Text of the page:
pickleball half-volley strategy

Pickleball Half-Volley (Short Hop) — Critical Shot when Returning Deep Serves and when Stuck in “No-Man’s Land”

Most competitive players will agree that the single-most critical and effective pickleball strategy is to get to the Non-Volley Line as quickly as possible. It’s at the non-volley line where a team can take control of the rally — or at the very least, mitigate the advantage your opponents have if they have gotten there first.  As such, savvy opponents will do everything they can do to keep you back and pinned to the baseline and moving backwards — deep serves, deep returns, and shots that land at your feet.  This is why it is imperative to “stand your ground” and, ultimately, keep moving forward.  A half-volley (short hop) is a shot that will help accomplish this goal.

Half-Volley (Short Hop) Defined

A half-volley (short hop) is a shot that is hit immediately after the ball bounces but before it reaches the apex of its bounce.  Although extremely difficult to successfully execute, there are occasions in which it may make sense to attempt the half-volley.

Half-Volley the Deep Serve

The serving team typically wants to hit a deep serve to make it as difficult as possible for the returner to get to the Non-Volley Line.  If the service returner lets a deep serve bounce as normal to waist height, the returner will be several feet behind the baseline when contacting the ball and, consequently, will likely get pinned there for several shots.  That, of course, opens up angles, increases their margin for error, and makes it easy for the serving team to pummel shots at your feet.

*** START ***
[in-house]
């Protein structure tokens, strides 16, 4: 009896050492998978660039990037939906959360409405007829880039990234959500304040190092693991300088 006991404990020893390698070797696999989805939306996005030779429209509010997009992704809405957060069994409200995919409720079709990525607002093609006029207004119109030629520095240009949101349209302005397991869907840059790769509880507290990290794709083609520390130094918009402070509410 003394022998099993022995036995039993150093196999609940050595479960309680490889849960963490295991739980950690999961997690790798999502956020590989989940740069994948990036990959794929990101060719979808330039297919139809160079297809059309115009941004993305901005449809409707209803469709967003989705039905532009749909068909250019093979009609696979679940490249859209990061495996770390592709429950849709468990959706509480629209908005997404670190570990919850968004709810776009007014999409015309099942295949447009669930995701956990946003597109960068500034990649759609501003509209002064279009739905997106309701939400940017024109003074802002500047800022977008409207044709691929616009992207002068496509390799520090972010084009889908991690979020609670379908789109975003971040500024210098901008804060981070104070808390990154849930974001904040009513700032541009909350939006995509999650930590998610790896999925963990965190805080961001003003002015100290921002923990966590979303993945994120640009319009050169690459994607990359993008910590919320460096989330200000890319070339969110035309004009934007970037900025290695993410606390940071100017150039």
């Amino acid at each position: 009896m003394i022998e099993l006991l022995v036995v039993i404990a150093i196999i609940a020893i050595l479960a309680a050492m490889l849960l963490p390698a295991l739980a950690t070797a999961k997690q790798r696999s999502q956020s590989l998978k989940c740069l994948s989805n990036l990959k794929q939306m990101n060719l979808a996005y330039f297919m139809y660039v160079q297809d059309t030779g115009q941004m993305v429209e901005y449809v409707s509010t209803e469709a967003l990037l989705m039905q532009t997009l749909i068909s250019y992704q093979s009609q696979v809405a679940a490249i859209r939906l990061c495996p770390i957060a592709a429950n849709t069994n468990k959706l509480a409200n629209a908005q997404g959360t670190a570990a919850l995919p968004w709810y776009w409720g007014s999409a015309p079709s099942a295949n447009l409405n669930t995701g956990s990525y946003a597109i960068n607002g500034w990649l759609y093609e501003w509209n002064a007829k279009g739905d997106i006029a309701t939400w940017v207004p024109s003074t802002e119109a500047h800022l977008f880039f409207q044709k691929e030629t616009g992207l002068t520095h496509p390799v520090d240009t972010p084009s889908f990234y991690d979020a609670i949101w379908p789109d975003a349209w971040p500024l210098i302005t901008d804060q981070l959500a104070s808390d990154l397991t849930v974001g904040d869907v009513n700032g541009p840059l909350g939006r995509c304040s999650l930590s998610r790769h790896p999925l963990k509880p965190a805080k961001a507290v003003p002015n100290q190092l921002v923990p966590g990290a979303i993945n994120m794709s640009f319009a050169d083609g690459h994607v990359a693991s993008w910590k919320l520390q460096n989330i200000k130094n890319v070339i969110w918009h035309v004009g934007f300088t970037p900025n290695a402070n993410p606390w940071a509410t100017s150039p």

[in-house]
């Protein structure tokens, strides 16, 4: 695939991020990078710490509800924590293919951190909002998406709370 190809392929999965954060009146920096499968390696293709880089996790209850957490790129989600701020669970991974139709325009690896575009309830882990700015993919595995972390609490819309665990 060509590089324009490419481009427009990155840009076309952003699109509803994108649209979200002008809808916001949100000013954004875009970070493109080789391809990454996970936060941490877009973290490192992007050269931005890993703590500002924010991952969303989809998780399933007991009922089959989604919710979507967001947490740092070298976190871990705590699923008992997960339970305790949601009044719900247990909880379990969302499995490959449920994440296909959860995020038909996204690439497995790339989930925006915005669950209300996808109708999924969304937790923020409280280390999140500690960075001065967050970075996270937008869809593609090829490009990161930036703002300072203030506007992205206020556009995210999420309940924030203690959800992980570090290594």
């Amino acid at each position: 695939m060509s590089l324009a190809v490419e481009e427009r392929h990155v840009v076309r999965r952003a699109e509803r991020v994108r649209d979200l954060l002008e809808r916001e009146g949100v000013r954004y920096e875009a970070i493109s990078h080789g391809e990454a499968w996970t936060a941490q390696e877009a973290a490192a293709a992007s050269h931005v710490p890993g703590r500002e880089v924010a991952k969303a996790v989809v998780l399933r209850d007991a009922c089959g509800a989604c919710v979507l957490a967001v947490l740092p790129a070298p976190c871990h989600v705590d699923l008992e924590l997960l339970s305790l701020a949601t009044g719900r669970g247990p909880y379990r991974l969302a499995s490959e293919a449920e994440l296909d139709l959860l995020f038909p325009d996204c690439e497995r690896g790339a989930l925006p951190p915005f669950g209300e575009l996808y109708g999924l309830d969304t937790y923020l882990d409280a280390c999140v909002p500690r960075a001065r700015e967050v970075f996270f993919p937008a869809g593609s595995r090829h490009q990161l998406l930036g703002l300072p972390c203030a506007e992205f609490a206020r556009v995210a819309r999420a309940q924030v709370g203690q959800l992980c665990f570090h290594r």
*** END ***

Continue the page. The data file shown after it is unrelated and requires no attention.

The half-volley service return, however, is an excellent rebuttal as — if properly executed — will shorten the distance it takes to get to the Non-Volley Line.  This shortened distance between you and the net will result in tougher angles for your opponent and will also make it more difficult for them to hit shots at your feet.  Most importantly it will keep your momentum moving forward which means you will get to the Non-Volley Line quicker where you will once again be in a position to win the rally.

Half-Volley When in No-Man’s Land

As you and your partner are making your way from the baseline to the Non-Volley line — often-times after execution of the third shot drop — there will be occasions where you won’t be able to make it all the way.  Your opponents will hit the ball — and continue hitting the ball — at your feet until you’re able to reset the point by blocking it back into their non-volley zone, at which time you and your partner will once again be able to get to the line.

Similar to the return-of-serve, if you back up when in no-man’s land you will give your opponents a much larger target to hit at your feet.  You will also open up huge angles for your opponents.  Instead of moving backward, you will want to attempt a volley or half-volley back into your opponents’ non-volley zone.  This will get you several steps closer to the Non-Volley Line and will make the next shot for your opponents much more difficult.

Technique for the Short Hop (Half-Volley)